Warner Chilcott To Explore Its Options

Target: Warner Chilcott plc

Price: $8 billion

Sponsors: Bain Capital LLC, CCMP Capital Advisors LLC, Thomas H. Lee Partners

Financial Adviser: Goldman Sachs

Specialty pharmaceutical company Warner Chilcott plc said it would explore strategic options, including preliminary talks with potential buyers, sending its shares up as much as 24 percent, sister news service Reuters reported. The company, which makes women’s health care and dermatology products and other specialty drugs, said it hired Goldman Sachs as its financial adviser.

The announcement comes after speculation that Bayer AG would make a bid for the Irish drugmaker at $32 per share. A deal at that price would value the company at nearly $8 billion. Warner Chilcott declined to comment on the Bayer rumor.

Warner Chilcott was purchased and taken private in 2004 by private equity buyers. It returned as a publicly traded company two years later but its three largest shareholders, which account for about 30 percent of company ownership, remain private equity firms Bain Capital LLC, CCMP Capital Advisors LLC and Thomas H. Lee Partners, according to Thomson Reuters data.

Some analysts suggested that other options, such as selling certain assets or declaring a special dividend, were as likely as a sale of the company. Warner picked up potentially attractive products with its 2009 purchase of Procter & Gamble’s pharmaceuticals business, including the osteoporosis drug Actonel and the ulcerative colitis drug Asacol.

Sources told Reuters in April that the German drugs and plastics maker Bayer was close to making a multibillion-euro acquisition to strengthen its health care division.

“I don’t know about Bayer as a buyer. This doesn’t seem to me that that gets them anything that they’d need,” said Jefferies & Co. analyst Corey Davis. “I’ve always seen Warner as more of acquirer than acquiree given their declining revenue stream, but bigger companies are completely loaded with cash and there’s tons of M&A going on,” Davis said, adding that he believes that “this is really more the start of the process than nearing the end.”

In January, Warner Chilcott had forecast a weak 2012 on lower sales and loss of market exclusivity for Actonel in Western Europe. And the generic threat to its acne drug Doryx has come to pass after a court ruled in favor of Mylan Inc. in a patent infringement case. Mylan said it would begin shipping its generic version immediately.

Warner, which reported Doryx sales of $46 million in the fourth quarter, said it would appeal the ruling. It expects an impairment charge of $90 million to $108 million due to the court decision, cutting into its 2012 profits. Asked what Warner has to offer a potential buyer aside from cash flow, Davis said, “a women’s health franchise and the durability of Asacol are probably their two biggest strategic assets right now.”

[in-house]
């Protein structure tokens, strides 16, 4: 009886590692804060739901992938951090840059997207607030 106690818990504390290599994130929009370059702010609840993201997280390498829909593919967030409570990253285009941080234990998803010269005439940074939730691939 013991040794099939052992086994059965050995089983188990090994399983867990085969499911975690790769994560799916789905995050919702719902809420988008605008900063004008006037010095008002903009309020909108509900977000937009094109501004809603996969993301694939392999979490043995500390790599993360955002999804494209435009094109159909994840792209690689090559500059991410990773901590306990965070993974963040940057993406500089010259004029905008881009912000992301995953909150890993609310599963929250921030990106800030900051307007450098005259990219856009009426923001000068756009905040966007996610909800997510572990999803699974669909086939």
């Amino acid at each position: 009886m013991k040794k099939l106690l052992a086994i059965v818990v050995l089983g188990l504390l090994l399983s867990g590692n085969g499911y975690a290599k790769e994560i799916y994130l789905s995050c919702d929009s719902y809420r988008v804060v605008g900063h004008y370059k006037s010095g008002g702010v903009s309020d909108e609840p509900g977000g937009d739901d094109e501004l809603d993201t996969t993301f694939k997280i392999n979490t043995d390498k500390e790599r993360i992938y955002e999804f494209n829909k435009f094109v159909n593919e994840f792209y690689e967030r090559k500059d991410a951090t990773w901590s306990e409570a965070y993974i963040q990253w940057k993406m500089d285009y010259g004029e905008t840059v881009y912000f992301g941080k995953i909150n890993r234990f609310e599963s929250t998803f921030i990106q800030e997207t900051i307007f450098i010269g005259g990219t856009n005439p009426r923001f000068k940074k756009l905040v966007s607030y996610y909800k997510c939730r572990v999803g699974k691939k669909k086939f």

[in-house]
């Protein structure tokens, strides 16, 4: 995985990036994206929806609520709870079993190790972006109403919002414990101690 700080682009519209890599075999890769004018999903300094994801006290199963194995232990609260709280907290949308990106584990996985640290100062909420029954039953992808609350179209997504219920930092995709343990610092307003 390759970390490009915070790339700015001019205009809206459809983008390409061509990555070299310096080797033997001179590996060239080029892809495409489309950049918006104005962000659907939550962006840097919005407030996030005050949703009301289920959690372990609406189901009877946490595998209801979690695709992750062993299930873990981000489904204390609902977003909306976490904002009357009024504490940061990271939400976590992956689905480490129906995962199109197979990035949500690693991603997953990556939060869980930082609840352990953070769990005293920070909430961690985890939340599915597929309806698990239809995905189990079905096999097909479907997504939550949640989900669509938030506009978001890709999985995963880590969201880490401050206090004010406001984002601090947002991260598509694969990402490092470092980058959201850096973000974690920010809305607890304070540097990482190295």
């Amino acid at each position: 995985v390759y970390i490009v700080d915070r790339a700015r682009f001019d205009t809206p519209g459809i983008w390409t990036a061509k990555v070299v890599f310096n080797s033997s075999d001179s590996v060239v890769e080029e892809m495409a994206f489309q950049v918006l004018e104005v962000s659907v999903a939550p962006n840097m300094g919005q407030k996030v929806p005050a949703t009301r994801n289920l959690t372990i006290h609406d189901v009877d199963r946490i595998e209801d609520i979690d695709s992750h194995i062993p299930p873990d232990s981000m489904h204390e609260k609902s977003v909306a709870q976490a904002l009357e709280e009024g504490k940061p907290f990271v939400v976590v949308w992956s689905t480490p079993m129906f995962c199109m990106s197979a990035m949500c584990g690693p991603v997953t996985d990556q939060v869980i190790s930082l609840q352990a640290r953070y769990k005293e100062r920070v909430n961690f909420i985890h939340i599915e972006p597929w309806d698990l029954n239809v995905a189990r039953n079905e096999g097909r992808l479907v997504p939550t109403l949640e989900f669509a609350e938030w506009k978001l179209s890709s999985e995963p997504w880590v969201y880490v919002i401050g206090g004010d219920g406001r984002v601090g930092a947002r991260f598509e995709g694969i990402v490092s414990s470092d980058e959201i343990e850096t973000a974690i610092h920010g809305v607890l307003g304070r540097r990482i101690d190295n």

Morningstar analyst David Krempa also said he would be surprised if Bayer were interested in Warner Chilcott and suggested that it may be looking to sell off Actonel rather than the entire company. Actonel had sales of $180 million in the fourth quarter of 2011, a 23 percent decline.

“Their product portfolio has a lot of patent issues coming up, which will kind of limit the amount of people that are interested in buying the whole company,” Krempa said. “If they could get someone interested in the entire company, they would definitely be open to that,” Krempa said. “But if they can’t, then I think they would still be open to selling only certain assets.”

The company said it would not discuss further developments until the board has approved a course of action or deems further disclosure to be appropriate or required.

Acquisition activity in the health care sector has been extremely robust in recent weeks. Medical device maker Hologic Inc. agreed in April to buy diagnostic test maker Gen-Probe Inc. for $3.75 billion. Earlier in the month, Watson Pharmaceuticals Inc. said it would buy rival generic drugmaker Actavis Group for $5.6 billion and British drugmaker AstraZeneca said it would buy Ardea Biosciences for $1.26 billion. Meanwhile, Illumina Inc., Human Genome Sciences Inc. and Amylin Pharmaceuticals are all in play after rejecting takeover bids by large drugmakers.

“Trading at roughly five times 2012 estimated earnings per share, Warner Chilcott’s valuation remains at the very low end of the historical specialty pharma range,” JPMorgan analyst Chris Schott said in a research note.

(Bill Berkrot is a correspondent for Reuters in New York; additional reporting by Zebi Siddiqui and Vidya P L Nathan in Bangalore.)